Your guess? Not Muammar Gaddafi, not some Al-Qaeda extremist, not Kim Jong-il, but a man named David Beers. You may never have heard of David Beers but every financial policymaker in the world knows his name.

A Wall Street veteran and a graduate of the London School of Economics where he has endowed a scholarship in his name, he is the global head of sovereign credit ratings for Standard & Poor’s. For a Reuters story in details, click here.

Banking on a Triple-A rating

George Chen
Aug 4, 2011 04:00 UTC

By George Chen
The opinions expressed are the author’s own.

You may think I am overly cynical today but let me first ask you a simple-yet-complicated question — what is fair?

Global ratings agency Moody’s said yesterday that the United States will retain its top AAA credit rating after President Barack Obama signed a bill to raise the federal debt ceiling. However, we heard very different opinions from China on the credit rating of the world’s No.1 economy.

A Chinese ratings agency yesterday downgraded the U.S. from A-plus to A, saying the deal to lift the debt ceiling would not solve underlying U.S. debt problems or improve its debt-paying ability over the long term.

A turning point for China?

George Chen
Jul 28, 2011 02:48 UTC

By George Chen
The opinions expressed are the author’s own.

Is the train crash tragedy becoming a turning point for China’s political and economic development?

Frustrations among the Chinese public have been growing rapidly — at least on the internet if not yet in the streets. People are particularly unhappy with the way the Ministry of Railways has dealt with the train accident, which so far has cost 39 lives.

It has now turned into a full-blown crisis. Shen Minggao, chief Greater China economist for Citigroup, said in his latest research note to clients that the train tragedy could become “a turning point in the China growth model.”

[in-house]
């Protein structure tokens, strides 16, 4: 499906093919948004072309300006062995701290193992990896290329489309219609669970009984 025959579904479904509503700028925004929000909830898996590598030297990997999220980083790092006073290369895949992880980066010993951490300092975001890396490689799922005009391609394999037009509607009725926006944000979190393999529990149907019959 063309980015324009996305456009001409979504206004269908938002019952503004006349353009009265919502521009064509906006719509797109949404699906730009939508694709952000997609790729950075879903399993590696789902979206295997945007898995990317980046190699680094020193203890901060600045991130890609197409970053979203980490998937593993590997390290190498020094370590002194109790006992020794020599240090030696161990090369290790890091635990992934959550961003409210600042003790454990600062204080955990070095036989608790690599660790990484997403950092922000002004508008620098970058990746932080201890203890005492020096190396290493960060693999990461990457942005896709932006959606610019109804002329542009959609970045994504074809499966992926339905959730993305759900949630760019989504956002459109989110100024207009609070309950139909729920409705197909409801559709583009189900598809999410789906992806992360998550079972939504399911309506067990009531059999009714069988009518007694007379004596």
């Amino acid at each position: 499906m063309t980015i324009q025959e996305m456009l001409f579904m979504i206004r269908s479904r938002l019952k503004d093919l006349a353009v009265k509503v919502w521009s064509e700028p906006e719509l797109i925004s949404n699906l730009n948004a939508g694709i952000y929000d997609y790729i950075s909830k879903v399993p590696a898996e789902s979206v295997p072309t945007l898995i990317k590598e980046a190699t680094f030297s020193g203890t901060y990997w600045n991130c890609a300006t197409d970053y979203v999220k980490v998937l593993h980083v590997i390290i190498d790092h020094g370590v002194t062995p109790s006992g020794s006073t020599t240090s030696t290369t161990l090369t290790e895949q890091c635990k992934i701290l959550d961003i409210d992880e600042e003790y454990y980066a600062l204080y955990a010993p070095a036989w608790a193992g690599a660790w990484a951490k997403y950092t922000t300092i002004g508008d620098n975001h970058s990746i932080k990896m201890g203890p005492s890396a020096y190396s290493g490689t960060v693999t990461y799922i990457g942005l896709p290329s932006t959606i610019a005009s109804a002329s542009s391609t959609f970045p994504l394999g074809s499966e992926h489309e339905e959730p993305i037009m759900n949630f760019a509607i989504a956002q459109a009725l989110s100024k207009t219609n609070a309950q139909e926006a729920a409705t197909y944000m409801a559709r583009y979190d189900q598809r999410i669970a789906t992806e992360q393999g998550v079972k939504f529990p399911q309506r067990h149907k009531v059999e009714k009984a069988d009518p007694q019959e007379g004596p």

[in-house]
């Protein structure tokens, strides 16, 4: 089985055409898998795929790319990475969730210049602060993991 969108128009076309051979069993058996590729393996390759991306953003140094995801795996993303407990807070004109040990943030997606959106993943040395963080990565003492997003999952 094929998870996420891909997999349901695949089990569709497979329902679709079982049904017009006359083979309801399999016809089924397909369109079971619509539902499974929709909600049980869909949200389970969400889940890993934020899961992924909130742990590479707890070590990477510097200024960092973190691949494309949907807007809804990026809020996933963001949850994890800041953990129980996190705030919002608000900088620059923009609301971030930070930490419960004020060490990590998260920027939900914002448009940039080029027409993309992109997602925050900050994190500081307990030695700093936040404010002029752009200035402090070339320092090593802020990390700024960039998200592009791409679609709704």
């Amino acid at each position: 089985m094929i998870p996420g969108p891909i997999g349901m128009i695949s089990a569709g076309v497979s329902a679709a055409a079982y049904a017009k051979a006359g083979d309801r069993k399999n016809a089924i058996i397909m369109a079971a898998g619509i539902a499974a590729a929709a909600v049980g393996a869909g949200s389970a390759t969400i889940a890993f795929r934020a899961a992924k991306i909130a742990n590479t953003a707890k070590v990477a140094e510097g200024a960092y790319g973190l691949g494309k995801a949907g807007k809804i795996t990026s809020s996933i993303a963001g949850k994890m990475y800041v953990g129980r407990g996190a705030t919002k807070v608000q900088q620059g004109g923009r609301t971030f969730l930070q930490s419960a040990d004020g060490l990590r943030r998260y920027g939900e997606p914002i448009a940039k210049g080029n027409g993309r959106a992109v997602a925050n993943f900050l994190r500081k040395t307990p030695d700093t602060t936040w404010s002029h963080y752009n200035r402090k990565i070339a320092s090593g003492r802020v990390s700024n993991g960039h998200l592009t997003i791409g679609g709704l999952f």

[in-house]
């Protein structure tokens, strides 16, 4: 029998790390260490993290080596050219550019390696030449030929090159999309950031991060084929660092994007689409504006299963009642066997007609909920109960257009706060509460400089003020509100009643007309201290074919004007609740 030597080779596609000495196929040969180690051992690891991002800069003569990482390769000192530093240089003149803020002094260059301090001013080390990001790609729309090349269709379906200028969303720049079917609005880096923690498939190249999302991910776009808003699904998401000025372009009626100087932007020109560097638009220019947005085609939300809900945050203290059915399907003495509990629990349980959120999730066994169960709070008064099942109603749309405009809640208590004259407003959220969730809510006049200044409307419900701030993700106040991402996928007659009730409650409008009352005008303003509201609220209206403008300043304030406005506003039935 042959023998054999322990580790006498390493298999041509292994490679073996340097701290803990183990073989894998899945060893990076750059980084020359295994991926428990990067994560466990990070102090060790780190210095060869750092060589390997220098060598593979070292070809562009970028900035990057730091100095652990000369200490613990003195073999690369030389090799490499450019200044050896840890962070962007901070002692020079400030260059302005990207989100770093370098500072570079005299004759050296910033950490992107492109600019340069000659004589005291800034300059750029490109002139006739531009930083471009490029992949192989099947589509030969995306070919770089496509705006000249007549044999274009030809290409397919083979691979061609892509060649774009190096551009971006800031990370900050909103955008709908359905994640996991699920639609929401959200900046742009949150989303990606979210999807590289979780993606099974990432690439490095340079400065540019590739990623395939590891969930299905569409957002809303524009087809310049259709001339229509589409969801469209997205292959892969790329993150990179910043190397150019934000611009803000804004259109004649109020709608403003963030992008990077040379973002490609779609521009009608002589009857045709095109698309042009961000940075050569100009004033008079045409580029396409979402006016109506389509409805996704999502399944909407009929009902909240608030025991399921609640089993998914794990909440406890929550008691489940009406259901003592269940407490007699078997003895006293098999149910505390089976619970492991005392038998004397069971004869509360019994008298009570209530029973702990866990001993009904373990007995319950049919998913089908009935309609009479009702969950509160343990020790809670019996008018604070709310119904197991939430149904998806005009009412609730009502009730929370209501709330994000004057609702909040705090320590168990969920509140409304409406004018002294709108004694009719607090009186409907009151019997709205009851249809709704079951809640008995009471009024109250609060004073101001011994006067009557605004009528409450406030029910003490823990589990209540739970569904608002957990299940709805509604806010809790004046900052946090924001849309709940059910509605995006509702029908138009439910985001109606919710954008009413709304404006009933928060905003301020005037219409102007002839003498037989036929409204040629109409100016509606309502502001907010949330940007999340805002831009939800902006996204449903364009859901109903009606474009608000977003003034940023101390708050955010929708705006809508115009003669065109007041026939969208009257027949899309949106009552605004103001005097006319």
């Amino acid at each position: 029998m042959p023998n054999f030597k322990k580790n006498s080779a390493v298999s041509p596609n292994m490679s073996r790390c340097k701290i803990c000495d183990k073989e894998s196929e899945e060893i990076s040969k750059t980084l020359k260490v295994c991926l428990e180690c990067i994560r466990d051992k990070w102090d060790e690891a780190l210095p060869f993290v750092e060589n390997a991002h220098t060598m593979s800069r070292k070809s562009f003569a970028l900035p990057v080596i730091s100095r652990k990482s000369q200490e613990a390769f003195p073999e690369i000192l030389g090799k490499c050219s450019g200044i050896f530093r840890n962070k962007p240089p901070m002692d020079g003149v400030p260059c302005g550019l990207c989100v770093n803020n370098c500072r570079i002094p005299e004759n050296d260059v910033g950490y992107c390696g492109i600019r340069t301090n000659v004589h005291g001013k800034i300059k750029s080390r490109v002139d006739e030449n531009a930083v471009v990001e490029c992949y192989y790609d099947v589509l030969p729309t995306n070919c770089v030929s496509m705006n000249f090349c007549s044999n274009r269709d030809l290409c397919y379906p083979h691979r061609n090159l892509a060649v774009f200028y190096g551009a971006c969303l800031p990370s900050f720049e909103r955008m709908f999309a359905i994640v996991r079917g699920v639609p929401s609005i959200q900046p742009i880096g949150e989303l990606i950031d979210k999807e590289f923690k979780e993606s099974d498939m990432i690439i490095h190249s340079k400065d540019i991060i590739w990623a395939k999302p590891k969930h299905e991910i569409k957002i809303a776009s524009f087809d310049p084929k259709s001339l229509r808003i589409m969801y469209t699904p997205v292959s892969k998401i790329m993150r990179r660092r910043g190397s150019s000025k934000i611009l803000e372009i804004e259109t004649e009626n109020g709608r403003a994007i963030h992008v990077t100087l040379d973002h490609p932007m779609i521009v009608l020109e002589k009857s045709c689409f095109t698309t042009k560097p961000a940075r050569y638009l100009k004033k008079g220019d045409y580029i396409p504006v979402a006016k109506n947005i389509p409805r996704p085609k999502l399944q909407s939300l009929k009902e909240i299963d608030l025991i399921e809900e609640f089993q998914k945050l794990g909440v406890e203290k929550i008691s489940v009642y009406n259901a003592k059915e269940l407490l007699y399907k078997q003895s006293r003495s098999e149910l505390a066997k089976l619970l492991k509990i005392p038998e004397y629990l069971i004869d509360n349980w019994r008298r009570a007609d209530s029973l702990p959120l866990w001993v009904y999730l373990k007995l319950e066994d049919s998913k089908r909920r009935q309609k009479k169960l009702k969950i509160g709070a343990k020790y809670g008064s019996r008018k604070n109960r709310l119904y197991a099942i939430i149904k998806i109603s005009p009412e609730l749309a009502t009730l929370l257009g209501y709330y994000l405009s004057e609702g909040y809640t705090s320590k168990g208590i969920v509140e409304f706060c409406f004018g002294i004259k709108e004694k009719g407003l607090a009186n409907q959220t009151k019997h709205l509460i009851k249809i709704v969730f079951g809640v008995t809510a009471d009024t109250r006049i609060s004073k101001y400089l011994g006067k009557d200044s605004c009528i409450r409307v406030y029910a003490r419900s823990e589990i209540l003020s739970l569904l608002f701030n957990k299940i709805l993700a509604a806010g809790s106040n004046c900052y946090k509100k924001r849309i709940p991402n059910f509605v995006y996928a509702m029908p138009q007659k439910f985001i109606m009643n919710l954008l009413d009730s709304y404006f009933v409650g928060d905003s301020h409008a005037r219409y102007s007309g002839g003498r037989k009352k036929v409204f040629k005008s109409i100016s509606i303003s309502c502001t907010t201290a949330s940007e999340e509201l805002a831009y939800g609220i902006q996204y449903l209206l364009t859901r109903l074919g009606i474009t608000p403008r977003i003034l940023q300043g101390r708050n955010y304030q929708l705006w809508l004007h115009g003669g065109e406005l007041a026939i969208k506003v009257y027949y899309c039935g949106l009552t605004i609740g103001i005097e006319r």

Not just an accident

George Chen
Jul 25, 2011 04:11 UTC

By George Chen
The opinions expressed are the author’s own.

We’ve talked about whether China’s economy will have a soft or hard landing. In fact, what China needs is a pause. Lots of things in China may be moving way too fast. Including our trains.

On Saturday, at least 35 people died when a high-speed train smashed into a stalled train in eastern Zhejiang province, raising new questions about the safety of the fast-growing rail network. For a Reuters story, click here.

In my view, the train crash does not only raise doubts about China’s big ambitions and effort to build its high-speed train network. It also adds to people’s frustrations over the way the country is administered. Some political commentators have said the “accident” was not really an accident but an incident, which in the end may have corruption, irresponsibility and bureaucracy to blame for.

Put a pause on China concept stocks

George Chen
Jul 22, 2011 04:02 UTC

By George Chen
The opinions expressed are the author’s own.

Two Chinese dotcom companies have apparently become the latest victims of the growing market concern about China “concept” stocks in the wake a series of accounting scandals.

Online video firm Xunlei Ltd and Chinese e-book firm Cloudary Corp have postponed their U.S. fundraising plans. They both blamed volatile global markets. Volatile markets? Really? Aren’t the markets always volatile?

More or less, to some extent. We still see other companies lining up to list in the U.S. although the near-term outlook for China IPOs to land in the U.S. market doesn’t look too bright. In return, such concerns — warranted or not — are growing about Chinese companies listing in Hong Kong and Singapore.

Will Beijing be Italy’s White Knight?

George Chen
Jul 13, 2011 03:54 UTC

By George Chen
The opinions expressed are the author’s own.

Let’s talk about Italy.

Italy is about art — Leonardo da Vinci, Michelangelo Buonarroti and more names. Italy is about luxury — Prada, Salvatore Ferragamo and more brands. Italy is also about food.

But, right now, Italy is about debt — huge national debt that is putting the entire eurozone or even the rest of the world into market panic. So, who’s going to rescue Italy?

Perhaps Chinese investors. They are focused on Italy these days because the deepening debt crisis there has become a negative external factor dragging down the benchmark Hang Seng Index for two straight trading sessions. At the beginning, people were not fully aware of the situation, as some thought Italy could not be Greece.

  •